Horowhenua's man of the lake again landed behind bars

by Karl du Fresne / 22 February, 2013
Phil Taueki was back in Levin police cells this week. It’s a place he has come to know well in an eight-year protest at the Lake Horowhenua Domain.
Phil Taueki stands in Lake Horowhenua
Phil Taueki stands in Lake Horowhenua, photo/David White.


Phil Taueki was back in the Levin police cells this week. It’s a place he has come to know well since he began a one-man protest occupation in the Lake Horowhenua Domain eight years ago.

Taueki has faced charges of assault, disorderly behaviour, indecent language, trespass, criminal harassment and – as on this occasion – breach of bail. Many of the charges have eventually been dropped or dismissed.

Phil Taueki and police
photo/David White


After each brush with the law, he returns to his makeshift home in a former plant nursery near the shores of Lake Horowhenua, where a now predictable cycle repeats itself. A confrontation occurs between Taueki and recreational users of the lake, which Taueki regards as sacred. Someone dials 111 and Taueki ends up in handcuffs in the back of a police car.

The 53-year-old former accountant is a member of the Muaupoki iwi that owns the lake, where his ancestors died in battle with Te Rauparaha. His dispute with the authorities that control Lake Horowhenua has a long and tortuous history, but it hinges on environmental degradation (in terms of water quality, the lake is one of the worst in New Zealand) and the right of recreational users to occupy buildings on disputed lakefront land.

Phil Taueki
Phil Taueki, photo/David White



Taueki is generally regarded as a lone wolf and admits his confrontational tactics have caused tension even within his immediate family. The local mayor, Brendan Duffy, says Taueki has no backing within the wider community.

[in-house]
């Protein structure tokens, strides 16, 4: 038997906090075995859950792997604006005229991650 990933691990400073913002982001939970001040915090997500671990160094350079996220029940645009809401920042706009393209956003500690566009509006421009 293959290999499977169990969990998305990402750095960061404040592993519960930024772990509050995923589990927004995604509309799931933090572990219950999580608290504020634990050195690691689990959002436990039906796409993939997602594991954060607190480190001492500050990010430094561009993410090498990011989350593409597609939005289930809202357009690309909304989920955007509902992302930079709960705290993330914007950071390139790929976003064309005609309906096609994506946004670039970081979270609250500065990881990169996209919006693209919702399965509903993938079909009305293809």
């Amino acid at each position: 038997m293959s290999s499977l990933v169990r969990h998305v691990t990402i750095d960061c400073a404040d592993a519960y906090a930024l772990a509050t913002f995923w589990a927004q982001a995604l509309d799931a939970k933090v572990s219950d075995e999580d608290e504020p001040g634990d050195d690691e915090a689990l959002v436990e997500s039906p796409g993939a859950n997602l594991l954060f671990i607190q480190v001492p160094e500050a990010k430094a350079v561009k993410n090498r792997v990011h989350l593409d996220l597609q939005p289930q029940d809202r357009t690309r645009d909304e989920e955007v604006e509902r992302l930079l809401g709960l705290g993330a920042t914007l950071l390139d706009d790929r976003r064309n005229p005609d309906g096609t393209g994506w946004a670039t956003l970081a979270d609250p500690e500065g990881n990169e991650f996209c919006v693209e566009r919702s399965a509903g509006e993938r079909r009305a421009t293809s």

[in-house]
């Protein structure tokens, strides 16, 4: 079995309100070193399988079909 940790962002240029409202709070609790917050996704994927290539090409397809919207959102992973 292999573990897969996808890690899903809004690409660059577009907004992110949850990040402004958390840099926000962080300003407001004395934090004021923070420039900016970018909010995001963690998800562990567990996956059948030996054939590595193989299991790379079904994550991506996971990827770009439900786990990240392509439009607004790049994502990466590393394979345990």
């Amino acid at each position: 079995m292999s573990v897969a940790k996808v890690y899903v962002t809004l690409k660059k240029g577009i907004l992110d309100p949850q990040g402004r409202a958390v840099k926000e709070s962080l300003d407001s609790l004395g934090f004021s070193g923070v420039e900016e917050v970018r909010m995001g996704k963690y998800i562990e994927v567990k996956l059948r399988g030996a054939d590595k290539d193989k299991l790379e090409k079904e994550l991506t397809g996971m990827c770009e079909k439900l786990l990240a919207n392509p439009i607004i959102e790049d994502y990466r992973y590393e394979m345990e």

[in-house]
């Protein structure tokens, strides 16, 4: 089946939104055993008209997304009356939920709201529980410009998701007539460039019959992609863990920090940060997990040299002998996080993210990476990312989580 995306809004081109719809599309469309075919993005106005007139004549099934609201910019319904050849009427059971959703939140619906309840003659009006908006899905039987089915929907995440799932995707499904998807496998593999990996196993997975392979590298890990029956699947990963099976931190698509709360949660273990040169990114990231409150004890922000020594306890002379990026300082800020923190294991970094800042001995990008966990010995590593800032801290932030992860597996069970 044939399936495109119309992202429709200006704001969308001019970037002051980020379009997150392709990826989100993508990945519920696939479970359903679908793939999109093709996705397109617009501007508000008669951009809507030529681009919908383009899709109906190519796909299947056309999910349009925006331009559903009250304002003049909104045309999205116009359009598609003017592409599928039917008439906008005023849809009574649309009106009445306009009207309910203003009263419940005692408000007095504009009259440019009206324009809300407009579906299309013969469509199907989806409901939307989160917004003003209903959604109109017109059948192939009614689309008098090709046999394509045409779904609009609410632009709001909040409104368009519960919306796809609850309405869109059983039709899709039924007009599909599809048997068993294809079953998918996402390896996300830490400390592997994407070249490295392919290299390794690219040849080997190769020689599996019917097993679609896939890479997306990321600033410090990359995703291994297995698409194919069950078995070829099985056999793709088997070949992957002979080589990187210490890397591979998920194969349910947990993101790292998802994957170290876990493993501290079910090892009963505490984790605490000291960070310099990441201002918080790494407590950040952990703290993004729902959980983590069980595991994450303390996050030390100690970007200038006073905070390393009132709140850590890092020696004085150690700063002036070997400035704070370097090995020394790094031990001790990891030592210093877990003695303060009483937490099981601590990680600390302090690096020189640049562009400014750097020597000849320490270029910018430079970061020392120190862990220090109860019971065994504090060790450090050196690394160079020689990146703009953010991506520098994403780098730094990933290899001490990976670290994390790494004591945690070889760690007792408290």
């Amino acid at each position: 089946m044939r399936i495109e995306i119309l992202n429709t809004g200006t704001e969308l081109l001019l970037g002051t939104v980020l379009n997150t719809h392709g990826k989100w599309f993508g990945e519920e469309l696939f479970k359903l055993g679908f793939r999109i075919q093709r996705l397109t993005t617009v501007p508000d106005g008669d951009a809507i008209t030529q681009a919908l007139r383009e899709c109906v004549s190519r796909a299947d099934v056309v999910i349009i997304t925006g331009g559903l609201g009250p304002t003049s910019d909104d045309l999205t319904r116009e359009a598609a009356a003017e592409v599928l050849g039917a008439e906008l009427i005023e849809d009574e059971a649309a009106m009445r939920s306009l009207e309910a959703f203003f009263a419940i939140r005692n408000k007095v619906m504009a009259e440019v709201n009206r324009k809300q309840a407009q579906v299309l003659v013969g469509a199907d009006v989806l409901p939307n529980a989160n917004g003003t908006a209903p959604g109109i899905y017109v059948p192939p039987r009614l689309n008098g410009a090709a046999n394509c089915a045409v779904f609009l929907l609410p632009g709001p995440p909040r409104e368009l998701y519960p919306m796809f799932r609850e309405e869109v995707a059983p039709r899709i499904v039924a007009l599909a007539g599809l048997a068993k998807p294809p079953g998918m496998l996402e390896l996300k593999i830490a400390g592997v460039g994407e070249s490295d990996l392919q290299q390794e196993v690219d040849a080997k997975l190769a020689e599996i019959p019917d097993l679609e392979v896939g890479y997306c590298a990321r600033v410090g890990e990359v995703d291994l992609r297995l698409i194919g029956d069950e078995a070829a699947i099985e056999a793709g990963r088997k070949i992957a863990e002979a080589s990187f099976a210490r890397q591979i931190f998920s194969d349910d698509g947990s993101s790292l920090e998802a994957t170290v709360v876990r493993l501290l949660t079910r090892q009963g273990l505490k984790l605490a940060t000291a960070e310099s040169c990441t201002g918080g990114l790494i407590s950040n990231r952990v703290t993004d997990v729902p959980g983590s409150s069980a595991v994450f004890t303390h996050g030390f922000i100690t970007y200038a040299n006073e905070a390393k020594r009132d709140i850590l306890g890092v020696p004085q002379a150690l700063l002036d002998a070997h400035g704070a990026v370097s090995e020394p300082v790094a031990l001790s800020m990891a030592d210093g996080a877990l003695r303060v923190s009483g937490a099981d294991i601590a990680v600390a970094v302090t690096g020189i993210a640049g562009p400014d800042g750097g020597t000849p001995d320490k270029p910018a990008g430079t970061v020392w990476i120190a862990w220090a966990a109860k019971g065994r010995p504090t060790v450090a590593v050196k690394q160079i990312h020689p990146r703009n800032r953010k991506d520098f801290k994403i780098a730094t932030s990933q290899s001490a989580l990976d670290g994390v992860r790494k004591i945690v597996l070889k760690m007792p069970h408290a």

Yet as The Listener reports in its latest issue, it’s hard to avoid the conclusion that the lake and its Maori owners have been treated shabbily. And the fact that the five bodies which control the lake recently entered into an accord to clean it up, after decades of neglect, suggest that Taueki may be getting some traction.

Lake Horowhenua
Lake Horowhenua, photo/David White.


What’s more, the Supreme Court has agreed to hear his appeal against an assault conviction on the ground that he was entitled to use reasonable force against people he regarded as trespassers – and Taueki has attracted the support of a leading expatriate QC and professor of law who is returning to New Zealand to represent him pro bono.

Read more: Karl du Fresne's article Horowhenua’s lake of shame Subscriber contentIcon definitionSubscriber content

Latest

The future of gangs in New Zealand
101322 2019-01-21 00:00:00Z Social issues

The future of gangs in New Zealand

by Philippa Tolley

Best of RNZ: Gangs have been a feature of New Zealand society for more than half a century. Philippa Tolley takes a look at what future lies ahead.

Read more
How some Germans are countering the extremist views of the far-right
101320 2019-01-21 00:00:00Z World

How some Germans are countering the extremist view…

by Cathrin Schaer

Germans face a familiar dilemma in finding ways to oppose the views of the far-right Alternative for Germany party.

Read more
White Noise: Who is shaping Auckland's future?
101439 2019-01-21 00:00:00Z Auckland Issues

White Noise: Who is shaping Auckland's future?

by Kate Newton

Some Aucklanders have more say in their city's future than others.

Read more
Stephen Fry revisits the world of the Ancient Greeks in Heroes
101242 2019-01-21 00:00:00Z Books

Stephen Fry revisits the world of the Ancient Gree…

by Lauren Buckeridge

In his delightful way, Stephen Fry dips back into the ancient world with more stories of tests, quests and feats of old.

Read more
Comedian Jo Brand on the benefits of not giving a toss
100970 2019-01-20 00:00:00Z Profiles

Comedian Jo Brand on the benefits of not giving a…

by Diana Wichtel

Jo Brand’s deadpan style is deceptive, as some blokes have discovered to their very public cost.

Read more
Green Book: A racially themed road-trip drama that stays within the white lines
101345 2019-01-20 00:00:00Z Movies

Green Book: A racially themed road-trip drama that…

by James Robins

Green Book joins a long tradition of civil-rights era movies that barely scratch the surface.

Read more
How I caught Marie Kondo's tidying up bug
101329 2019-01-20 00:00:00Z Television

How I caught Marie Kondo's tidying up bug

by Diana Wichtel

Four episodes into Netflix’s Tidying Up with Marie Kondo, something snapped.

Read more
The vital importance of full sleep cycles
100962 2019-01-20 00:00:00Z Health

The vital importance of full sleep cycles

by Mark Broatch

It’s a myth that older adults need less sleep, says University of California professor of neuroscience and psychology Matthew Walker.

Read more